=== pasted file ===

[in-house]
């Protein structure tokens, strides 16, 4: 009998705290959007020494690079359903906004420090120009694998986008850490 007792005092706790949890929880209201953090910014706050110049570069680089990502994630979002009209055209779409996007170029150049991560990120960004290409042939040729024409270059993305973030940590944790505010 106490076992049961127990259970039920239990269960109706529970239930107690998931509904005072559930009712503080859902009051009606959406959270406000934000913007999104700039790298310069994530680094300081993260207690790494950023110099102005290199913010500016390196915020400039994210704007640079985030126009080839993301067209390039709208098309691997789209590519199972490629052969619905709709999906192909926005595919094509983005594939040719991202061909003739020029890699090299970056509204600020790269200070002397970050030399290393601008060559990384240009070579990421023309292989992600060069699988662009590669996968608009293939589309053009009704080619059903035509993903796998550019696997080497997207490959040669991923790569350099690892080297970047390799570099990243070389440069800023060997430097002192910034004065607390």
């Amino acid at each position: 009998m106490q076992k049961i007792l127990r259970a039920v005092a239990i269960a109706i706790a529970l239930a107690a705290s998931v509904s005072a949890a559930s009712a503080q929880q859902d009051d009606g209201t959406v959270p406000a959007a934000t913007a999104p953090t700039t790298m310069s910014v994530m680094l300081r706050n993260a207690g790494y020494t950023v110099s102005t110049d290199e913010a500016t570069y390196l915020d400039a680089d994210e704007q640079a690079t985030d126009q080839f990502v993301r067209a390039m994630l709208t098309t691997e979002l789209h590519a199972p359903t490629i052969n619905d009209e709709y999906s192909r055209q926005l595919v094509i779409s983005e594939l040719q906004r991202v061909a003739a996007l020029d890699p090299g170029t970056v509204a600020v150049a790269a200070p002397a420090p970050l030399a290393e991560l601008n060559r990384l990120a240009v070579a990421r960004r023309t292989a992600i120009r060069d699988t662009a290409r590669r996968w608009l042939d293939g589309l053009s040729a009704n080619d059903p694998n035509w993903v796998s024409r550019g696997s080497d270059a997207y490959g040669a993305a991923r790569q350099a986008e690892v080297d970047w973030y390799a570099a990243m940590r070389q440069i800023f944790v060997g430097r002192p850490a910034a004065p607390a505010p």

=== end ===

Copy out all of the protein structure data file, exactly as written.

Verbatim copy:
[in-house]
């Protein structure tokens, strides 16, 4: 009998705290959007020494690079359903906004420090120009694998986008850490 007792005092706790949890929880209201953090910014706050110049570069680089990502994630979002009209055209779409996007170029150049991560990120960004290409042939040729024409270059993305973030940590944790505010 106490076992049961127990259970039920239990269960109706529970239930107690998931509904005072559930009712503080859902009051009606959406959270406000934000913007999104700039790298310069994530680094300081993260207690790494950023110099102005290199913010500016390196915020400039994210704007640079985030126009080839993301067209390039709208098309691997789209590519199972490629052969619905709709999906192909926005595919094509983005594939040719991202061909003739020029890699090299970056509204600020790269200070002397970050030399290393601008060559990384240009070579990421023309292989992600060069699988662009590669996968608009293939589309053009009704080619059903035509993903796998550019696997080497997207490959040669991923790569350099690892080297970047390799570099990243070389440069800023060997430097002192910034004065607390």
């Amino acid at each position: 009998m106490q076992k049961i007792l127990r259970a039920v005092a239990i269960a109706i706790a529970l239930a107690a705290s998931v509904s005072a949890a559930s009712a503080q929880q859902d009051d009606g209201t959406v959270p406000a959007a934000t913007a999104p953090t700039t790298m310069s910014v994530m680094l300081r706050n993260a207690g790494y020494t950023v110099s102005t110049d290199e913010a500016t570069y390196l915020d400039a680089d994210e704007q640079a690079t985030d126009q080839f990502v993301r067209a390039m994630l709208t098309t691997e979002l789209h590519a199972p359903t490629i052969n619905d009209e709709y999906s192909r055209q926005l595919v094509i779409s983005e594939l040719q906004r991202v061909a003739a996007l020029d890699p090299g170029t970056v509204a600020v150049a790269a200070p002397a420090p970050l030399a290393e991560l601008n060559r990384l990120a240009v070579a990421r960004r023309t292989a992600i120009r060069d699988t662009a290409r590669r996968w608009l042939d293939g589309l053009s040729a009704n080619d059903p694998n035509w993903v796998s024409r550019g696997s080497d270059a997207y490959g040669a993305a991923r790569q350099a986008e690892v080297d970047w973030y390799a570099a990243m940590r070389q440069i800023f944790v060997g430097r002192p850490a910034a004065p607390a505010p």